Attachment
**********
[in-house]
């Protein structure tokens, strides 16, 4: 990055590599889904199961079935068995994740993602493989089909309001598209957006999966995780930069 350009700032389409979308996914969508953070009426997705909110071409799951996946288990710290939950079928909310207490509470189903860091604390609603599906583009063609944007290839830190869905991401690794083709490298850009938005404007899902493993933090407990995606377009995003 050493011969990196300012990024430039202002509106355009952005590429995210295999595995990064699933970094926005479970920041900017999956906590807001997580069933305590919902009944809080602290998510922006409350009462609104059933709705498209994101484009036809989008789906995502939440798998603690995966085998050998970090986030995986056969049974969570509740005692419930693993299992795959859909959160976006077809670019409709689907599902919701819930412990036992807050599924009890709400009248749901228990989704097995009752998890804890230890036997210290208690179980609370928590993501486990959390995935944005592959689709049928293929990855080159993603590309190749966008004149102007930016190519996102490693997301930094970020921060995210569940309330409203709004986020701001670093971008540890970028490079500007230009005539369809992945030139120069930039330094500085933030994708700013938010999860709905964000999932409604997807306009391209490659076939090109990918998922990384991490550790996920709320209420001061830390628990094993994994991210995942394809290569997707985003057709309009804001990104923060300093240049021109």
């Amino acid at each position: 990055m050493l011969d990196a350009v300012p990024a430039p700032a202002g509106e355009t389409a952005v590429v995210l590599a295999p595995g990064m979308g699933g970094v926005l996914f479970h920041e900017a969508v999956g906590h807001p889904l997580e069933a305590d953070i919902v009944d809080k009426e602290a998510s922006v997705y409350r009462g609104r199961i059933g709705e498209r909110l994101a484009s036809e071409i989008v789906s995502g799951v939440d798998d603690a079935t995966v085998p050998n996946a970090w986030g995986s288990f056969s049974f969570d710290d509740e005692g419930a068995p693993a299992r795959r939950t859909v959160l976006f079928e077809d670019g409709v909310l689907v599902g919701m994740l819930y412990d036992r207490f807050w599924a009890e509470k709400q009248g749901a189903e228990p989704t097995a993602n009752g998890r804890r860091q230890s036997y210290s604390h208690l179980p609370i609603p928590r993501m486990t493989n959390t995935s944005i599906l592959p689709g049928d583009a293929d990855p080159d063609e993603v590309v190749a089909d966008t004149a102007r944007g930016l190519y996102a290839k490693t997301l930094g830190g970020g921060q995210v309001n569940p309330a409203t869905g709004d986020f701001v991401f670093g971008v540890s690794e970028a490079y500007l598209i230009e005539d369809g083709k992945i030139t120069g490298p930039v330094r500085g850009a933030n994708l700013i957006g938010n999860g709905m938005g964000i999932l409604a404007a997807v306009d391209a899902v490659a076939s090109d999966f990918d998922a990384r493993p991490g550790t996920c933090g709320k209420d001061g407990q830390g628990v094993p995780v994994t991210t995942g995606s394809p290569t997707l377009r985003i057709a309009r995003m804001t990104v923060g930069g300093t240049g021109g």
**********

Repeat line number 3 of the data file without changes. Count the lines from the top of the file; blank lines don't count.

């Amino acid at each position: 990055m050493l011969d990196a350009v300012p990024a430039p700032a202002g509106e355009t389409a952005v590429v995210l590599a295999p595995g990064m979308g699933g970094v926005l996914f479970h920041e900017a969508v999956g906590h807001p889904l997580e069933a305590d953070i919902v009944d809080k009426e602290a998510s922006v997705y409350r009462g609104r199961i059933g709705e498209r909110l994101a484009s036809e071409i989008v789906s995502g799951v939440d798998d603690a079935t995966v085998p050998n996946a970090w986030g995986s288990f056969s049974f969570d710290d509740e005692g419930a068995p693993a299992r795959r939950t859909v959160l976006f079928e077809d670019g409709v909310l689907v599902g919701m994740l819930y412990d036992r207490f807050w599924a009890e509470k709400q009248g749901a189903e228990p989704t097995a993602n009752g998890r804890r860091q230890s036997y210290s604390h208690l179980p609370i609603p928590r993501m486990t493989n959390t995935s944005i599906l592959p689709g049928d583009a293929d990855p080159d063609e993603v590309v190749a089909d966008t004149a102007r944007g930016l190519y996102a290839k490693t997301l930094g830190g970020g921060q995210v309001n569940p309330a409203t869905g709004d986020f701001v991401f670093g971008v540890s690794e970028a490079y500007l598209i230009e005539d369809g083709k992945i030139t120069g490298p930039v330094r500085g850009a933030n994708l700013i957006g938010n999860g709905m938005g964000i999932l409604a404007a997807v306009d391209a899902v490659a076939s090109d999966f990918d998922a990384r493993p991490g550790t996920c933090g709320k209420d001061g407990q830390g628990v094993p995780v994994t991210t995942g995606s394809p290569t997707l377009r985003i057709a309009r995003m804001t990104v923060g930069g300093t240049g021109g």